Anne headed back to Los Angeles. Fifteen minutes out from the basin she slipped her earpiece in and called her uncle, who complained when he answered the phone that it sounded as if she were addressing him from the bottom of the ocean. Anne kept her eyes on the rearview mirror. Every time she changed lanes since passing some nowhere town, Banning or Hemet or one of those, a hulking SUV with custom rims and a leering grille that looked like a polished nickel maw loomed up behind her, like some kind of twenty-first-century version of the truck from Duel. “Uncle Manny, I might be being paranoid but I think someone’s following me.”
A hospital complex sprawled on the hill just above the freeway. “No, I’m on the 134. Uncle Manny—” She was going eighty in the second lane from the right. She moved a lane over as the freeway made a wide curve, and the Escalade followed. The drivers around her Ferrari and the pursuing Escalade started to thin and drop back—so cautiously—oh so unusual in Los Angeles—as a steady stream of drivers attempted to evade this disturbance in the traffic flow.
Anne accelerated into the fast lane. The Escalade followed right along behind, dangerously close. The freeway straightened out. She stopped talking. She could feel her heart sprinting and felt quick searing heat spread throughout her chest as her breath became ragged with stress. The sound of the car’s engine and a strange rushing filled her ears, or was that her pulse reverberating? She saw a sign for the Brand exit. A truck labored and ground its gears, trying to get up to sixty ahead of Anne and in the next lane over. The Escalade was doing a funny shimmy, drifting to the side behind the Ferrari and back again, just to emphasize its presence. Anne’s mood switched abruptly from near-terror to anger; she felt fury at the Escalade’s driver and deliberately pressed the “Sport” button on the dash, tapped the paddle shift on the steering column, yanked the wheel to the right, and as the engine engaged the Ferrari rocketed from eighty-seven mph to two hundred miles per hour in seconds, but it felt like a little eternity. She came within inches of the rear of a truck and hurtled across the other two lanes, head swiveling, eyes darting, internally screaming, on a sharp trajectory for the Brand exit. The Escalade had nowhere to go but into the side of the truck or straight-ahead. So it was with some relief that Anne found herself driving off the exit without her menacing traveling companion and down a boulevard of glass-and-steel office towers.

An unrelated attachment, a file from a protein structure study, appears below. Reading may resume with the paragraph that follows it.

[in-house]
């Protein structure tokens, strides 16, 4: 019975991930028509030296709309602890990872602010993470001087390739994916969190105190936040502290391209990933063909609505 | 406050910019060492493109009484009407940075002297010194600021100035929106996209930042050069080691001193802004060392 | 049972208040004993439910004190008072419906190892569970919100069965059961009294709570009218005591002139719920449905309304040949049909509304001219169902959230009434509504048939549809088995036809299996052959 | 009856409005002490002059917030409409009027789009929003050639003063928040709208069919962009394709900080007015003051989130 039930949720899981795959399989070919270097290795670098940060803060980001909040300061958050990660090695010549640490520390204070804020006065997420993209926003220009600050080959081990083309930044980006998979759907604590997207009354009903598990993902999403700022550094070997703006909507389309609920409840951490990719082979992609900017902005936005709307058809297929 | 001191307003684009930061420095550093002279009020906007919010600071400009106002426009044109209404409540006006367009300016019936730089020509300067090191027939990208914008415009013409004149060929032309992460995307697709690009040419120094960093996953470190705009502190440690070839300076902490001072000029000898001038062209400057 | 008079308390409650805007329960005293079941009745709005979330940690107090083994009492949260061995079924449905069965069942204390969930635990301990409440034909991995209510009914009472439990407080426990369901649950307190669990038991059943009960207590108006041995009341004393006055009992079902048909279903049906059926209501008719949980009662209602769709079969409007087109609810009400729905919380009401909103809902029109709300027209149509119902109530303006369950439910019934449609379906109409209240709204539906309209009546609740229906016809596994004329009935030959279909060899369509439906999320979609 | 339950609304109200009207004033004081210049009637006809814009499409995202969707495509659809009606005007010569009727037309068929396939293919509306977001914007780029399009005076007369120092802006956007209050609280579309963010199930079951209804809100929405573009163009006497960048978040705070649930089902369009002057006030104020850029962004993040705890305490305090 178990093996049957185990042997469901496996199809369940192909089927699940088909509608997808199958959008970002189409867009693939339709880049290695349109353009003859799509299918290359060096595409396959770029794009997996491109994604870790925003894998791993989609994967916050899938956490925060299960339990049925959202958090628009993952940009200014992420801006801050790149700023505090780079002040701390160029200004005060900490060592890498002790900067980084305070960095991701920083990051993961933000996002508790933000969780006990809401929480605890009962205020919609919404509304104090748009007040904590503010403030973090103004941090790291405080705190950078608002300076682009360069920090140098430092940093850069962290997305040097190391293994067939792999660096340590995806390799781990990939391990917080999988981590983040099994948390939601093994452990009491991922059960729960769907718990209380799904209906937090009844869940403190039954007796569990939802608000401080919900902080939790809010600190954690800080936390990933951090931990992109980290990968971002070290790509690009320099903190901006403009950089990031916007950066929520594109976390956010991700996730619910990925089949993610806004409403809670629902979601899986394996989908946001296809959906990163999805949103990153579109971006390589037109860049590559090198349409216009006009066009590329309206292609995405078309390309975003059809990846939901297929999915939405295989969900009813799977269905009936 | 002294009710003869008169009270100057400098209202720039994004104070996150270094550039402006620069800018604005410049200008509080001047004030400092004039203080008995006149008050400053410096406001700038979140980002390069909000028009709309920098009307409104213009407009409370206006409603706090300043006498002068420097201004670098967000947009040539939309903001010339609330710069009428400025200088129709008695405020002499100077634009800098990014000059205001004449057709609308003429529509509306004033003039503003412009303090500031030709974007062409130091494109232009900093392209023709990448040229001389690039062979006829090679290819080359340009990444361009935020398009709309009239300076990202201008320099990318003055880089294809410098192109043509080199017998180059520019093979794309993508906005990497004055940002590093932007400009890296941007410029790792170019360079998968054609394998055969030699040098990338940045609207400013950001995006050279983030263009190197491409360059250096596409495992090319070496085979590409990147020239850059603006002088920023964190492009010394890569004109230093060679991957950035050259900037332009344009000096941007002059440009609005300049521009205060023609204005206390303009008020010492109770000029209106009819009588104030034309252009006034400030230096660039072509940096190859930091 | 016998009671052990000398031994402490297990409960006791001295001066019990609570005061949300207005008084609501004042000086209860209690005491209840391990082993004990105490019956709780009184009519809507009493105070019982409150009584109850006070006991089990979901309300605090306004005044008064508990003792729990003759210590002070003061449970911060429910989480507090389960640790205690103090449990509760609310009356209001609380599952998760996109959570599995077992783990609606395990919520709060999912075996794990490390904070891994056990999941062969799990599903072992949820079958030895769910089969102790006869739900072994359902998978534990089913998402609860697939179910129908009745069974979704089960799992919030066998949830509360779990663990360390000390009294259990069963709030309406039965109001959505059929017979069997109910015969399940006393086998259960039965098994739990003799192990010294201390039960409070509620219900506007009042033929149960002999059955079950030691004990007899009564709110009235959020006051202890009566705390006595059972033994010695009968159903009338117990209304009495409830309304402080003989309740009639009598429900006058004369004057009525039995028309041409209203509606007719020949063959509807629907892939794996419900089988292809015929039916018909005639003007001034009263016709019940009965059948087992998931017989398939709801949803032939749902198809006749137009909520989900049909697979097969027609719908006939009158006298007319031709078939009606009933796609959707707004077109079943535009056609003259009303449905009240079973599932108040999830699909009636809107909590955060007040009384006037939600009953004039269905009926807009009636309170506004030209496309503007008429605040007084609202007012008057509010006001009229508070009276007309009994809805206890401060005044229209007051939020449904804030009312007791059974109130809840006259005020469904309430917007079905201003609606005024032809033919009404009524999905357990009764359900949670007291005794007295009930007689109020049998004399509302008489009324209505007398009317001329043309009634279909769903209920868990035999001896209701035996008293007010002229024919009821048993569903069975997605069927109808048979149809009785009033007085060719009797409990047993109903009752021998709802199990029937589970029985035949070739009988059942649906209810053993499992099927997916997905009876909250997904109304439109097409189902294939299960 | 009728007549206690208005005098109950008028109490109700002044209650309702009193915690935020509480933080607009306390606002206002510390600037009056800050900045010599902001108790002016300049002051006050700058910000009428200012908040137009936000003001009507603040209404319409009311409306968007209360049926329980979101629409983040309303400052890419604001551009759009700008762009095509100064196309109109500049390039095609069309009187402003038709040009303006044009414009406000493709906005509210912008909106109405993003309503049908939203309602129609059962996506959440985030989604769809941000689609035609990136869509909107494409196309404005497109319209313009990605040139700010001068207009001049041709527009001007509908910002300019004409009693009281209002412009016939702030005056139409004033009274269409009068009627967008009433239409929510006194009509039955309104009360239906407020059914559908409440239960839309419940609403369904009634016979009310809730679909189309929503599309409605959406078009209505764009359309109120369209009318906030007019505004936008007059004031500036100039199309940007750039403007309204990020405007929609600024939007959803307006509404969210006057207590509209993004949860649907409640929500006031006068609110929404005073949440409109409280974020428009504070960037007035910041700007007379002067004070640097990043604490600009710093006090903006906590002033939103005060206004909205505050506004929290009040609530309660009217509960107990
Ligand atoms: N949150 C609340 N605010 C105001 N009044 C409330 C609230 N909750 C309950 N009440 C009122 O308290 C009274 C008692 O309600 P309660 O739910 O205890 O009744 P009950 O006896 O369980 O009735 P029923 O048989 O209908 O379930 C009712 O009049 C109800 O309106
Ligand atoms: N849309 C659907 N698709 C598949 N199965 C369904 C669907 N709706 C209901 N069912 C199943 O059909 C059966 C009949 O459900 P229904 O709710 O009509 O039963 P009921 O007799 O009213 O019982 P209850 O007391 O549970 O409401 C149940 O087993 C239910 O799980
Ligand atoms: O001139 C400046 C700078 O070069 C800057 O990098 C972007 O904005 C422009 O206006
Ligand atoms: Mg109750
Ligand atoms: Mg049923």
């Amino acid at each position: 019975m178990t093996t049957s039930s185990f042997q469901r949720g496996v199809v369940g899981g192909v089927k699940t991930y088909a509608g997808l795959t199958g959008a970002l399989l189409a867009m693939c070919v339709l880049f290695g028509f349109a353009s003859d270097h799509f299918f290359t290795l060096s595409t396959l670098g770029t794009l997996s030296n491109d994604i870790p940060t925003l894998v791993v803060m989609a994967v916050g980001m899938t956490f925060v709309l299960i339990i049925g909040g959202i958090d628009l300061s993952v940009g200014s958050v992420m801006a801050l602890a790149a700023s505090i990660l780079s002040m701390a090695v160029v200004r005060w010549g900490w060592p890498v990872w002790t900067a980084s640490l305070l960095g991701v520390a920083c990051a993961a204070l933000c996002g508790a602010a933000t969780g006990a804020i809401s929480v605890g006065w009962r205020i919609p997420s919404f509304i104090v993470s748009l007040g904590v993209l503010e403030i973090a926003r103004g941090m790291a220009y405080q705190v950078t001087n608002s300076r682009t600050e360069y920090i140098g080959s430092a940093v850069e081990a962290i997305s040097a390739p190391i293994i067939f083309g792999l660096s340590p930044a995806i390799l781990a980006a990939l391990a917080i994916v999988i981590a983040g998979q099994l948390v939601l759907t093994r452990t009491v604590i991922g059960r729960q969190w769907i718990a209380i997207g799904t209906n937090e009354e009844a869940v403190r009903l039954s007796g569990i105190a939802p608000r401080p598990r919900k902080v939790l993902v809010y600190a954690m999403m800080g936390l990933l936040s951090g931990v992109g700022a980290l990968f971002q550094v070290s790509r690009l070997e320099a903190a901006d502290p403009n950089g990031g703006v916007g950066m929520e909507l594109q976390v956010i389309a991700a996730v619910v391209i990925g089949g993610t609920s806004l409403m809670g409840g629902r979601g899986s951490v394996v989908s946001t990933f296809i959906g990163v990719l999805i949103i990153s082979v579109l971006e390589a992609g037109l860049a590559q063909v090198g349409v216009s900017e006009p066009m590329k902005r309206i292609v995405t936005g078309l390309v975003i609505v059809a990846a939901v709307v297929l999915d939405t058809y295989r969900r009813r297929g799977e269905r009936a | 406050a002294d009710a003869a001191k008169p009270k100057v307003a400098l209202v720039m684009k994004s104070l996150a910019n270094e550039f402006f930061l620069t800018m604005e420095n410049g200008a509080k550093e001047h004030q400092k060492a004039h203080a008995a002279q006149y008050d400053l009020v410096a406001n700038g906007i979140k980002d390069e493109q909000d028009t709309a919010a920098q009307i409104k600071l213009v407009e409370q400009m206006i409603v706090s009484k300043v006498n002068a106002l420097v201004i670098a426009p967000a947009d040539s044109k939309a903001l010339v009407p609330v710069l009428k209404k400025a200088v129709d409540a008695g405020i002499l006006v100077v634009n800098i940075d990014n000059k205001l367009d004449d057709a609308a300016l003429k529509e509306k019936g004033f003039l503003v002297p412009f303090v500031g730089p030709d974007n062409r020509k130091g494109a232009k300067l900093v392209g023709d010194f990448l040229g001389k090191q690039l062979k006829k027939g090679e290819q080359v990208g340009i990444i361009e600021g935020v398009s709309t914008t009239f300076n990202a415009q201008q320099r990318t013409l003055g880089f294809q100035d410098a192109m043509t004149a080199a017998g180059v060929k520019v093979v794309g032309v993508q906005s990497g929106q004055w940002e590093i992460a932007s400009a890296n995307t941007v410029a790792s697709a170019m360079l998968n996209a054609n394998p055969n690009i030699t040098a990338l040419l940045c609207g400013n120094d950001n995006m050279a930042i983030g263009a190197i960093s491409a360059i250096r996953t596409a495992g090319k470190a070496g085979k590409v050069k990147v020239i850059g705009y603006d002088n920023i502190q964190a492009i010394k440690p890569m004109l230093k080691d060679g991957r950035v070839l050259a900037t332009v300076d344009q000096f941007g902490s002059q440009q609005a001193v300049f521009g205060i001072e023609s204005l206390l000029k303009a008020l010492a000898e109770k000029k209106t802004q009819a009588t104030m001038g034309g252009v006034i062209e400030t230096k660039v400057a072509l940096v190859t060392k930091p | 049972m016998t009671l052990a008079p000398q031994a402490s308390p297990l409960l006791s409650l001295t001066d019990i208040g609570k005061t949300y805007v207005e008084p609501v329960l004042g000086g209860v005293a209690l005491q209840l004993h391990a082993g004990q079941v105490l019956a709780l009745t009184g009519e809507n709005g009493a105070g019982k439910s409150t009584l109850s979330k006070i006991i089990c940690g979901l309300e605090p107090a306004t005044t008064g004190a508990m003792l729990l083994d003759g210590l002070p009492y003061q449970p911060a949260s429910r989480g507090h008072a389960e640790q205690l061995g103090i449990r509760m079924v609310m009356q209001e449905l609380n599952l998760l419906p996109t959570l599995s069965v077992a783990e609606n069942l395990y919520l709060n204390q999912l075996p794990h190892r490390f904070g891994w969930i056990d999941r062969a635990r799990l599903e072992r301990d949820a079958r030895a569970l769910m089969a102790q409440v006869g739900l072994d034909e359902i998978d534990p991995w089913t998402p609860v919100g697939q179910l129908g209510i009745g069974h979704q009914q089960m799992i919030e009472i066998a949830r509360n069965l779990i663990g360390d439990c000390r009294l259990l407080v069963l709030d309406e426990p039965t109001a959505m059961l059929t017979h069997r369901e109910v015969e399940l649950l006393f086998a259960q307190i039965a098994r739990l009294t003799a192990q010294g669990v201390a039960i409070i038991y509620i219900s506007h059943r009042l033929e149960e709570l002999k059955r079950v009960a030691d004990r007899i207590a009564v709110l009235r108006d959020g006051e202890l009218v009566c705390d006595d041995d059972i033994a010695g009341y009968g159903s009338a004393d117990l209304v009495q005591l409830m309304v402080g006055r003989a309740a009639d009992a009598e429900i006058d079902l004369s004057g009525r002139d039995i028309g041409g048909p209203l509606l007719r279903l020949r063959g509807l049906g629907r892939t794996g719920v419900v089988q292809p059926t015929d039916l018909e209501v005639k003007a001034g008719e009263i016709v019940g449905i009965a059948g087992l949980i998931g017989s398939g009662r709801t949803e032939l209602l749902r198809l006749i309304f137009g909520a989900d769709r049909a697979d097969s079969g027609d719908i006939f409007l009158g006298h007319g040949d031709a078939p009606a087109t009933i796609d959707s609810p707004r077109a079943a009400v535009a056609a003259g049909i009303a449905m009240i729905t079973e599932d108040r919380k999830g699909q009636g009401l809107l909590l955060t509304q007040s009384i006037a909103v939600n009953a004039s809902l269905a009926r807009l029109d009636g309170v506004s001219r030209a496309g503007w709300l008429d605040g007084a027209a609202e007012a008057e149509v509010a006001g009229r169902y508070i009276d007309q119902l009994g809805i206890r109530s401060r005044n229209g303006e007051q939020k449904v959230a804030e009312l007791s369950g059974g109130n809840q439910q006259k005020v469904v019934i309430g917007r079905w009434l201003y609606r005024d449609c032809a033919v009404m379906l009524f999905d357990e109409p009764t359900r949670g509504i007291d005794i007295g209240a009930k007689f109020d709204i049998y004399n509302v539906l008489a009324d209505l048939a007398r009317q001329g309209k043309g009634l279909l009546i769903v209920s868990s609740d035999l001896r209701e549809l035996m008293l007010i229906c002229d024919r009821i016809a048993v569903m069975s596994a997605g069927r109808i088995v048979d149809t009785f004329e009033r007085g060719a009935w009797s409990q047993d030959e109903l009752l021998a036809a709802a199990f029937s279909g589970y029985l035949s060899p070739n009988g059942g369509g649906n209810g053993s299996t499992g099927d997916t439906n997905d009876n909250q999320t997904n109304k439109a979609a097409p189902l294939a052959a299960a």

Suddenly, hands tight on the steering wheel, as she struggled to return her heartbeat and breathing to normal she heard a weird squabble of echoing, aqueous sounds, her uncle’s voice bubbling and popping to the surface, “Annie! Anne! What’s going on?!”
“You’re in Glendale.” They discussed, briefly, the route home through Hollywood. Anne was trembling and concerned her uncle would detect the quaver in her voice. “Now, Anne. You call me the minute you get to your father’s.” Uncle Manny signed off with the unwelcome information that his aged bladder and enlarged prostate dictated the length of his phone calls—but Anne quickly realized she’d nearly scared the piss out of him as well, and she herself felt barely confined to her skin. She desperately needed to shake the sense she was still traveling at high velocity. As she drove she spotted an ersatz town square marked by a sign reading “The Americana” and another for “Valet Parking”; she pulled in, got out, and handed over the keys to a waiting valet.
Her destination turned out to be a mixed-use condominium complex and shopping mall. A kind of Disneyland devoted to high-density living and consumerism. It was meant to look like Charleston, but the multistory dwellings above the bedecked store windows had vinyl mullions and vestigial wrought-iron balconies. There was a tiny trolley that ran over rails set into wooden slats, which was stuffed with exhausted parents and shrilling children, and above it all Frank Sinatra was crooning on a continuous loop. Scared and suddenly depressed, Anne walked to a waiting bench. She looked to the center of the spanking-new complex. Set in a green lawn was a spouting fountain jetting water into the air; at its center was a gold statue of man tilting in space that, the longer she contemplated it, reminded her of an extremely chintzy version of the statue in Rockefeller Center. It occurred to her that an old movie starring Joan Crawford called Mildred Pierce had been set in Glendale. The storyline involved social climbing, adultery, murder, and a waffle house on Brand Boulevard…